Case Overview

Legal Principle at Issue

Whether the First Amendment prevents the discharge of a state employee for circulating a questionnaire concerning internal office affairs.


The Supreme Court overruled the Fifth Circuit and held that the questionnaire was not protected expression under the First Amendment.


An Assistant District Attorney circulated internally a questionnaire regarding “office transfer policy, office morale, the need for a grievance committee, the level of confidence in supervisors, and whether employees felt pressured to work in political campaigns.” She was subsequently fired for circulating the questionnaire.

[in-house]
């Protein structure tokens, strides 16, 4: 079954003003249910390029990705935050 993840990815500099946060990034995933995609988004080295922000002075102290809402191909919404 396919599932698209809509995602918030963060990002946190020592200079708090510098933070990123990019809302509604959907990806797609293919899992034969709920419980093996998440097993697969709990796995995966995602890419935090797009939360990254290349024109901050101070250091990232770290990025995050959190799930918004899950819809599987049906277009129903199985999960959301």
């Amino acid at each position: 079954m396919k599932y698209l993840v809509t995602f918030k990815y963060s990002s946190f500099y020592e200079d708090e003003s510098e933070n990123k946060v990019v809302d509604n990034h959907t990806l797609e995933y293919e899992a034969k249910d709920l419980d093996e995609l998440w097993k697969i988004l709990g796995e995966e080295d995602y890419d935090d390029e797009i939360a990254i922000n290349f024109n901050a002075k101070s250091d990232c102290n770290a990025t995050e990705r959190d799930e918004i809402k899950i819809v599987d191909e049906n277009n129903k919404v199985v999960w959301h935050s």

Importance of Case

The Court held that the government must be given wide latitude in determining the operations of its offices. Her termination was not unconstitutional because her questionnaire was not protected speech—as it did not address a matter of public concern. Instead, all but one of the questions addressed only internal office issues. Under Pickering v. Board of Education (1968), a public employee must speak as a citizen, on a matter of public concern, with speech that outweighs the government’s interests in efficiency in order to receive protection under the First Amendment.

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